Date Published: 16 March 2015
Sharenting trends - some parents share too much about their children on social media
The recent Michigan University (Michigan. USA) and C.S. Mott Children's Hospital National Poll on Children's Health has revealed thought-provoking attitudes and statistics about parents' use of social media to describe, discuss and comment about their children's lives and development.
The results of this poll indicate that:
" "sharenting" isn't going anywhere anytime soon, with more than half of mothers and one-third of fathers discussing child health and parenting on social media and nearly three quarters of parents saying social media makes them feel less alone." Michigan Univ news at http://bit.ly/1Mjsj73
The main question posed on this subject is - how much information is too much for parents to share about the lives of their young children ?
Concerns about this trend include embarrassment caused to the children as they grow up with images or anecdotes from their personal childhood publicly online available for all to see. Such a situation was not a possibility for their parents and grandparents. Perhaps some parents of today's young children should pause to think further before posting, tweeting and generally putting details about their young children online.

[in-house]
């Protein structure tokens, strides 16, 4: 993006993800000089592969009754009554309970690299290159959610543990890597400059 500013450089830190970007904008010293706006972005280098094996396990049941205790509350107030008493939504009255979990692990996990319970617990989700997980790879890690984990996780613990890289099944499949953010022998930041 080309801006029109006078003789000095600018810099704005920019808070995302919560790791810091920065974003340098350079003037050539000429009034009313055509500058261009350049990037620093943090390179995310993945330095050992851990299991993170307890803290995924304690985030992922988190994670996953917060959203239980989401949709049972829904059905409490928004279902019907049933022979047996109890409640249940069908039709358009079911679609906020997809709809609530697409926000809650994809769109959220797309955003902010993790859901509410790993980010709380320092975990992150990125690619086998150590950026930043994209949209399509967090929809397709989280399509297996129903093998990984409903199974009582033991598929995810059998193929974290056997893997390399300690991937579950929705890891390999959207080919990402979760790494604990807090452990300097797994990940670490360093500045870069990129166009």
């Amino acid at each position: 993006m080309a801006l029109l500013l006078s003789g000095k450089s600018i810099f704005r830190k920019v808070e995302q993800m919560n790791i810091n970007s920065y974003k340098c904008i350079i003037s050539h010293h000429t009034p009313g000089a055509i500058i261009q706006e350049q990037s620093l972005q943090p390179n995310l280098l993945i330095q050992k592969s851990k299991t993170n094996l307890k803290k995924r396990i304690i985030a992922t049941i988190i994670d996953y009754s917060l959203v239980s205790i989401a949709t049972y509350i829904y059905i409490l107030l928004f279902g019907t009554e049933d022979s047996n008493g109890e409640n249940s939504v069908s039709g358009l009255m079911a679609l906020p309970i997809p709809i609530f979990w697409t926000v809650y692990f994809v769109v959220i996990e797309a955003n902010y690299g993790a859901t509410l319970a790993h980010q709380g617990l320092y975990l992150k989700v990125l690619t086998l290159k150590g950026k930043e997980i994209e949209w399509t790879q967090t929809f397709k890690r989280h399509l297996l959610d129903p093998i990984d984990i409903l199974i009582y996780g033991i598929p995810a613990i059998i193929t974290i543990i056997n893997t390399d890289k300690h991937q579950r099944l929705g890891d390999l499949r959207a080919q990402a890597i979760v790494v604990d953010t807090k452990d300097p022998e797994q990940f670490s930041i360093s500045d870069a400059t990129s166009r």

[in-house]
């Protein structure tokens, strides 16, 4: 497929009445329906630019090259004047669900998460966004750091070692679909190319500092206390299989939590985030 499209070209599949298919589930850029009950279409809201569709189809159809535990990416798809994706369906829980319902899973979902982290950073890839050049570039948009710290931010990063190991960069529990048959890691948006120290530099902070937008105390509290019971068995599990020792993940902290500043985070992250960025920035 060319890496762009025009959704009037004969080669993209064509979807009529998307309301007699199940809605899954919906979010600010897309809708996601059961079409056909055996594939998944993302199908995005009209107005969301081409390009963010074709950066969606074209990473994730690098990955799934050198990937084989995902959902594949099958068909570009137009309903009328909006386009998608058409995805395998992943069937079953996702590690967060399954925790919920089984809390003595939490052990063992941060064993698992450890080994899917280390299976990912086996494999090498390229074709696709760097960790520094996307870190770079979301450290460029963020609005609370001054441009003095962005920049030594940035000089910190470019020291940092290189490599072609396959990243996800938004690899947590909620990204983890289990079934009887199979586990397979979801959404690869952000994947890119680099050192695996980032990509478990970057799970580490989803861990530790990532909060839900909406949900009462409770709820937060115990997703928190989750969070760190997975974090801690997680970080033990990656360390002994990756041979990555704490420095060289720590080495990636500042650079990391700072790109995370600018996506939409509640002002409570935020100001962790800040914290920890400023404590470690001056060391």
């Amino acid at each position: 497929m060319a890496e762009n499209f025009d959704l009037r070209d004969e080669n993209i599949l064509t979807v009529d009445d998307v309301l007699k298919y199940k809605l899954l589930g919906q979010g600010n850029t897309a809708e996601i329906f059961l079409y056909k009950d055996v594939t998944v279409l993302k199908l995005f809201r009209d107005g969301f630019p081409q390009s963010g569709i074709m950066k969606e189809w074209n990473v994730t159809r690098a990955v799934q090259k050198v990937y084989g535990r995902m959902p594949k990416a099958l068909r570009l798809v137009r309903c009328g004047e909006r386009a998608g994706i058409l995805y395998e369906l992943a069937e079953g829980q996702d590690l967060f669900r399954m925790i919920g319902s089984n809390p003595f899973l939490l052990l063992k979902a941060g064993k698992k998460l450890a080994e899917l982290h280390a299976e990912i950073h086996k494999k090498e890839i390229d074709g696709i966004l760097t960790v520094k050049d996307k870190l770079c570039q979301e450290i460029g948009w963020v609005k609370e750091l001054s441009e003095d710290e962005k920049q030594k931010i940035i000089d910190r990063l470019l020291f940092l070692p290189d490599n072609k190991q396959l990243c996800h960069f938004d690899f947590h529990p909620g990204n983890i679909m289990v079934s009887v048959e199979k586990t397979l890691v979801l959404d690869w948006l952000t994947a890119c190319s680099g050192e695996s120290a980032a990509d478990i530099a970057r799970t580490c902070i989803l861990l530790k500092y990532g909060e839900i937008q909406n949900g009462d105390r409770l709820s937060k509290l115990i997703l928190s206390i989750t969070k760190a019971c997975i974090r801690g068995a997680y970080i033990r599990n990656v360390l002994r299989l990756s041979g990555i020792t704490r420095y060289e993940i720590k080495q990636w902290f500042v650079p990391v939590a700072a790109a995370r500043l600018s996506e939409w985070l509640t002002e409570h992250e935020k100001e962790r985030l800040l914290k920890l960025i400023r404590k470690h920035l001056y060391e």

According to the survey:
- Almost 70% parents said that they use social media to obtain advice about parenting.
- 62% parents reported that their use of social media alleviated some of their concerns, helping them to worry less
- Common concerns about discussing parenting on social media include:
- Compromising a child's privacy
- Concern that photos of a child will be re-used or re-shared
- Risk of embarrassment to the child/children in later life
- Popular parenting issues discussed on social media include:
- Sleep and getting children to sleep
- Diet, nutrition and encouraging children to eat healthily
- Behaviour and discipline
- Arranging care placement such as 'play school' (pre-school)
Sarah J. Clark, M.P.H., associate director of the University of Michigan C.S. Mott Children's Hospital National Poll on Children's Health, observed that:
" ... there's potential for the line between sharing and oversharing to get blurred. Parents may share information that their child finds embarrassing or too personal when they're older but once it's out there, it's hard to undo. The child won't have much control over where it ends up or who sees it."
" Parents are responsible for their child's privacy and need to be thoughtful about how much they share on social media so they can enjoy the benefits of camaraderie but also protect their children's privacy today and in the future", she added.
The need to protect children both now and in the future must be taken in to consideration when, doubtless well-intentioned, parents share the questions, concerns, experience and advice with others in similar situations.
More about the C.S. Mott Children's Hospital National Poll on Children's Health
For further information visit www.mottnpch.org. See also more news about child welfare.
Source: Michigan University, Michigan, USA